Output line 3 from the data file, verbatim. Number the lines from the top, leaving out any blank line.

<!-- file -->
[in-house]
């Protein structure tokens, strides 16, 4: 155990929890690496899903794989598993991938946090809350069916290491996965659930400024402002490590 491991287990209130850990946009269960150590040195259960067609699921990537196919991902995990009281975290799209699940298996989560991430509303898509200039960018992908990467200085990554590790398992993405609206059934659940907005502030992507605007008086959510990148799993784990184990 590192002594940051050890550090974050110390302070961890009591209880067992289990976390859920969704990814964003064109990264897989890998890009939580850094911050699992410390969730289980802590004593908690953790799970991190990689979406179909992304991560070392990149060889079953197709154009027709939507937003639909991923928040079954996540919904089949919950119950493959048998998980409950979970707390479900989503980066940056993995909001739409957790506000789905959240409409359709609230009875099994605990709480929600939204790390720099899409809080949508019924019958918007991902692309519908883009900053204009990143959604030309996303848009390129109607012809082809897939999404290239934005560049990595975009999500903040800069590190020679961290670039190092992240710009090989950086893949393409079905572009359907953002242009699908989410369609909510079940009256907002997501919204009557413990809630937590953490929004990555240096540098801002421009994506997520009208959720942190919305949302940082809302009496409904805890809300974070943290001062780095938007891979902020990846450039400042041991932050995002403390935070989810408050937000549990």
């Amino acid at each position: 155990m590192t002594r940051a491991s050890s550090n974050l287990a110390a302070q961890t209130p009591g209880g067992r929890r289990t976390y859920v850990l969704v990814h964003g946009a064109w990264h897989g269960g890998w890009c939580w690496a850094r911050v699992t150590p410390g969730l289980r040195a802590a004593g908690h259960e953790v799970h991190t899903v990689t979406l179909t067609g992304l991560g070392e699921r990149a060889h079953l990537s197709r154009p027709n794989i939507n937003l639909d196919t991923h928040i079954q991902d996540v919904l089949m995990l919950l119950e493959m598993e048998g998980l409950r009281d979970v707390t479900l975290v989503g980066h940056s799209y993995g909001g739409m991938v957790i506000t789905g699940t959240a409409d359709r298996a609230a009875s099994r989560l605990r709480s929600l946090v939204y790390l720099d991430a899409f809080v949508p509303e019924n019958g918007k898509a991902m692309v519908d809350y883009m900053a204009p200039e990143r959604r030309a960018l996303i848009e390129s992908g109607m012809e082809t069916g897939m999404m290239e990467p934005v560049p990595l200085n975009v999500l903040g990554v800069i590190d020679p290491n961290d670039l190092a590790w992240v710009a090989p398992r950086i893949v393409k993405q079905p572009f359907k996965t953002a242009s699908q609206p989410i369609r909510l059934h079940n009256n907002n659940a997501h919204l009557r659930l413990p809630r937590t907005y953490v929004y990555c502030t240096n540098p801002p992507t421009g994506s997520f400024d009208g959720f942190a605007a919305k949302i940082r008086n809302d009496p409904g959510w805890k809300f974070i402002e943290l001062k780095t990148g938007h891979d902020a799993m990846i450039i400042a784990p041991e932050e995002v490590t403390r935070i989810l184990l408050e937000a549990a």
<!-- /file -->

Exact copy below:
């Amino acid at each position: 155990m590192t002594r940051a491991s050890s550090n974050l287990a110390a302070q961890t209130p009591g209880g067992r929890r289990t976390y859920v850990l969704v990814h964003g946009a064109w990264h897989g269960g890998w890009c939580w690496a850094r911050v699992t150590p410390g969730l289980r040195a802590a004593g908690h259960e953790v799970h991190t899903v990689t979406l179909t067609g992304l991560g070392e699921r990149a060889h079953l990537s197709r154009p027709n794989i939507n937003l639909d196919t991923h928040i079954q991902d996540v919904l089949m995990l919950l119950e493959m598993e048998g998980l409950r009281d979970v707390t479900l975290v989503g980066h940056s799209y993995g909001g739409m991938v957790i506000t789905g699940t959240a409409d359709r298996a609230a009875s099994r989560l605990r709480s929600l946090v939204y790390l720099d991430a899409f809080v949508p509303e019924n019958g918007k898509a991902m692309v519908d809350y883009m900053a204009p200039e990143r959604r030309a960018l996303i848009e390129s992908g109607m012809e082809t069916g897939m999404m290239e990467p934005v560049p990595l200085n975009v999500l903040g990554v800069i590190d020679p290491n961290d670039l190092a590790w992240v710009a090989p398992r950086i893949v393409k993405q079905p572009f359907k996965t953002a242009s699908q609206p989410i369609r909510l059934h079940n009256n907002n659940a997501h919204l009557r659930l413990p809630r937590t907005y953490v929004y990555c502030t240096n540098p801002p992507t421009g994506s997520f400024d009208g959720f942190a605007a919305k949302i940082r008086n809302d009496p409904g959510w805890k809300f974070i402002e943290l001062k780095t990148g938007h891979d902020a799993m990846i450039i400042a784990p041991e932050e995002v490590t403390r935070i989810l184990l408050e937000a549990a």